What is the most important issue to our nation today? Actually, to our state and in particular to our country It’s certainly not steep slopes, subdivisions, or any other controlling issues — IT’S JOBS!
The notion that the days of the cut and sew industry are over must be ignored because, in fact, we need to get back to it.
We need to collectively lobby our state, and the state to the nation, to stop all these items being made in China and Bangladesh, and India, etc.
It’s been said that there are scores of industrialists in our nation waiting for our government to pledge the lessening of controlling rules, both safety and environmentally — so-called necessities — and for the mandating unions to back away and let them operate.
If the billions of dollars going to foreign aid and military spending were available to investors of manufucturing plants, that would create seed money.
The question comes up who would spend twice as much to purchase an American made shirt or blue jeans? People could buy 3 or 4 shirts instead of 10 or 15, but Americans would be working. The fact of the matter remains — nobody deposits the leftovers from cheap foreign goods.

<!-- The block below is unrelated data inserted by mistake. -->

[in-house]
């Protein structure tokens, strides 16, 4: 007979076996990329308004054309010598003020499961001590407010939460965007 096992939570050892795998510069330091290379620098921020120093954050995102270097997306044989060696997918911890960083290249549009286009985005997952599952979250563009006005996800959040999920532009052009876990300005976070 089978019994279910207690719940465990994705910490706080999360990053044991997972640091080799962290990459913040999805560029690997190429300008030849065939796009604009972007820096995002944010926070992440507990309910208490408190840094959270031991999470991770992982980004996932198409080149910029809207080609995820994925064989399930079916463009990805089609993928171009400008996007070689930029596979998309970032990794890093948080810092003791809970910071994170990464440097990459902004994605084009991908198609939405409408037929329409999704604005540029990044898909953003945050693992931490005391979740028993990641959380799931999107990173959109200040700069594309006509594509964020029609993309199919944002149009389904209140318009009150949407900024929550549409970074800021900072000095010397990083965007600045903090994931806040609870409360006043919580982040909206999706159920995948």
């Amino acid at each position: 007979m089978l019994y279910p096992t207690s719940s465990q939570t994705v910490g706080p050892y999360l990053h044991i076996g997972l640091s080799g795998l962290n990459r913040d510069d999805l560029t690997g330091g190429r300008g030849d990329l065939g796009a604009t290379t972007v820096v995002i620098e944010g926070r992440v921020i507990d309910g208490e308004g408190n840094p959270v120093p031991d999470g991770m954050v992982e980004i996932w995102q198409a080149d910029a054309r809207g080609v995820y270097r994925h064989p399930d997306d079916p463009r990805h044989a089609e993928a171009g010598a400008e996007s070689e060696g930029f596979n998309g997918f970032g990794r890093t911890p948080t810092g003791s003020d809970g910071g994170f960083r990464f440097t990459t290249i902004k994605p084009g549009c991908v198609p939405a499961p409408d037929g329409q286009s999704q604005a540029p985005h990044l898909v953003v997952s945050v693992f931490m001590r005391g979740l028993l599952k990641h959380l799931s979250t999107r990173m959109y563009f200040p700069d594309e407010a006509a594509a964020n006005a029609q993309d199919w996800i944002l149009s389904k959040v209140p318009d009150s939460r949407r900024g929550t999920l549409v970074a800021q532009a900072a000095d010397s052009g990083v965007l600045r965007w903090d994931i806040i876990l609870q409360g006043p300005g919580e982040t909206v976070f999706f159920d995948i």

Financially, what it would mean to America is if only half of the unemployed were working at $10 per hour, based on 9,000,000 people, that represents a weekly deposit to Social Security of $450 million. There would also be a similar amount to income taxes.
Now why is this so important to Macon County? Right now with all our garment and cord plants gone and no construction to speak of, the only cash flow is from the investments and retirements of a prior generation that is slowly going to run out.
We can not constantly talk about the necessity of higher education and technology. Technology is simply a service to production.
We have a vast number of good people who don’t fit in this category, but certainly are entitled to the opportunity to be employed and self-supporting. Just think of the savings of all the social services.
If you’re still not convinced, reflect back to the economy of the ’60s, ’70s and ’80s that was full circle.
Let’s all pull together, build America and shut off the foreign imports.
Charlie Cowie — Franklin, N.C.